Senior Book Club

One of my favorite things about my job is when I get to lead the monthly book club at a local senior center once a month. Don’t ask me how a teen librarian ended up with this task – it doesn’t make sense, but I love it.

I didn’t choose the booklist for 2015 because the branch’s previous teen librarian chose them before I started. This is good and bad. It’s good because when the ladies don’t like a book they can’t blame me for it since I didn’t choose it. It’s bad because when the ladies don’t like a book they can blame me for it because I am representing The Library. May’s book was Somewhere in France by Jennifer Robson and let me tell ya, the women were not pleased. It’s a “historical novel” that takes place during WWI but the war is happening in the background the entire time and a weird love story takes center stage. At the end there’s a fairly graphic sex scene that lasts for a few pages, steering from the typical course of the predictable “…” authors use to allude to the deed. The women went nuts over it! I was nervous to mention anything about the scene, but this group has now taught me that women 70+ enjoy talking about sex more than women 20+ enjoy talking about sex.

The main character becomes an ambulance driver for the war and there are multiple scenes describing having to cut the clothes off of wounded soldiers. At the end of the book when she’s about to do the deed she “sees a man” for the first time. Imagine my surprise (and delight) when one of my favorite ladies in her late 70’s with her delicate, frail voice starts going off on a tangent:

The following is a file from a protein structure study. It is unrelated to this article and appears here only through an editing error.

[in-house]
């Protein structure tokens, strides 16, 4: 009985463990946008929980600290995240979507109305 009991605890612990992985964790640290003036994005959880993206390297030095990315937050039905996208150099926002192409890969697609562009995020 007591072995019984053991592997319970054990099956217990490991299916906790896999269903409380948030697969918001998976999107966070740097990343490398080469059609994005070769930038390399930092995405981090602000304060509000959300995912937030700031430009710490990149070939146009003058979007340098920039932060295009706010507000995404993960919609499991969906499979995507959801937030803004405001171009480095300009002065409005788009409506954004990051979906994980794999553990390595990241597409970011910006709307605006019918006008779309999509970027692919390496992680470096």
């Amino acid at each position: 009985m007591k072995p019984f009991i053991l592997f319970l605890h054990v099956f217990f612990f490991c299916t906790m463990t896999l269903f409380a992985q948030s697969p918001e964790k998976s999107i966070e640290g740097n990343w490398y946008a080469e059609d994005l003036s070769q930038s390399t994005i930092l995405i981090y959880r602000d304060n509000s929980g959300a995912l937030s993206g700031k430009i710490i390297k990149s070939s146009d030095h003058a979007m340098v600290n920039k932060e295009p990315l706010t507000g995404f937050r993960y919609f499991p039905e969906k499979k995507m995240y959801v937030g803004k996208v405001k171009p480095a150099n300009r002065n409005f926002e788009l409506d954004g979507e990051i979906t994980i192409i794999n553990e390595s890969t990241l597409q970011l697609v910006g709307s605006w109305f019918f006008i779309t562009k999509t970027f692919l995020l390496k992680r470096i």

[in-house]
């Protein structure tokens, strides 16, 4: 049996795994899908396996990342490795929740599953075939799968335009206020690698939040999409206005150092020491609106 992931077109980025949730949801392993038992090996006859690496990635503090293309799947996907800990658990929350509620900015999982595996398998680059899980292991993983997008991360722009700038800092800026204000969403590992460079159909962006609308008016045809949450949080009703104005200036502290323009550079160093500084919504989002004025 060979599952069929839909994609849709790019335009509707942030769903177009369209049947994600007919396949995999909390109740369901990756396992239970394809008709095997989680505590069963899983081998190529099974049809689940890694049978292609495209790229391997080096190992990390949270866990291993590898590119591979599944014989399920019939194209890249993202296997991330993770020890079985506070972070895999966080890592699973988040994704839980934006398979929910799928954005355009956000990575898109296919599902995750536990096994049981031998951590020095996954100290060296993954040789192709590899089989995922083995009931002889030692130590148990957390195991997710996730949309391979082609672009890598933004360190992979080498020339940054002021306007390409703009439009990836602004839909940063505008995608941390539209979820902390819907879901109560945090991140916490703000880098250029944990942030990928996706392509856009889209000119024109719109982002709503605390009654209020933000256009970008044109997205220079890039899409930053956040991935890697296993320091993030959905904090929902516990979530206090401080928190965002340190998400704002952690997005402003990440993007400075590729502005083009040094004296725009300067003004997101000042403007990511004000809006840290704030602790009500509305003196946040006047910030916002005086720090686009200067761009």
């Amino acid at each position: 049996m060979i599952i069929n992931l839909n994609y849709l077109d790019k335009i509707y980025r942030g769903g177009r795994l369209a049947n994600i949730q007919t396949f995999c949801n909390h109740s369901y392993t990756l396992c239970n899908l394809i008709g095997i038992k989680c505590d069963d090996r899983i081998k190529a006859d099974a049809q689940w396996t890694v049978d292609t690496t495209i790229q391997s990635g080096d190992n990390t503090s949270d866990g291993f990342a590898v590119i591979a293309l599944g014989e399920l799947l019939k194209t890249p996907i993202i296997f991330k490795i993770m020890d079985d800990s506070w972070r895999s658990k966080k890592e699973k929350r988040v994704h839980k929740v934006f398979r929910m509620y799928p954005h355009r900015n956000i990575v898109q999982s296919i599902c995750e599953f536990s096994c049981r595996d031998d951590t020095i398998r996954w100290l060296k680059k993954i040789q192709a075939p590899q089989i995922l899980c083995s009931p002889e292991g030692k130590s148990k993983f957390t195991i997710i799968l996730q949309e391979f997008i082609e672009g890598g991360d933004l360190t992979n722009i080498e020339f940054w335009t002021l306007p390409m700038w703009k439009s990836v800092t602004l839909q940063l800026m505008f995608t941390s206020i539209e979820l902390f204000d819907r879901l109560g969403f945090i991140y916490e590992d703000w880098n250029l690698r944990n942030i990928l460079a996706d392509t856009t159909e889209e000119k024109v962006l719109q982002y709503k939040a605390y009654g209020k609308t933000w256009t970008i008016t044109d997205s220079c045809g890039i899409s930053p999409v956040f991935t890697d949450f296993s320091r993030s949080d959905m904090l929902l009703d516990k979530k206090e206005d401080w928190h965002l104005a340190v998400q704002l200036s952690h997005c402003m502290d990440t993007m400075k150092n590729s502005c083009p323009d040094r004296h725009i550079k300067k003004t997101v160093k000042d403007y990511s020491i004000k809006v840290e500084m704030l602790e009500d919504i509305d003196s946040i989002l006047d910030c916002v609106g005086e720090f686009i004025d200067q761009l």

“The author tries to say she’s never seen a man before when she was around wounded soldiers all the time! She cut their clothes off before surgery! You’re trying to tell me she never snuck a peek? She’s not as innocent as the author wants us to think, we all know she snuck looks when she could! Didn’t we all?”


Ladies and gentleman, the book was terrible but the conversation was A+




One of my favorite quotes from J.K. Rowling, for when I start feeling sorry for myself about completely ridiculous and controllable things:

I was set free because my greatest fear had been realized, and I still had a daughter who I adored, and I had an old typewriter and a big idea. And so rock bottom became a solid foundation on which I rebuilt my life.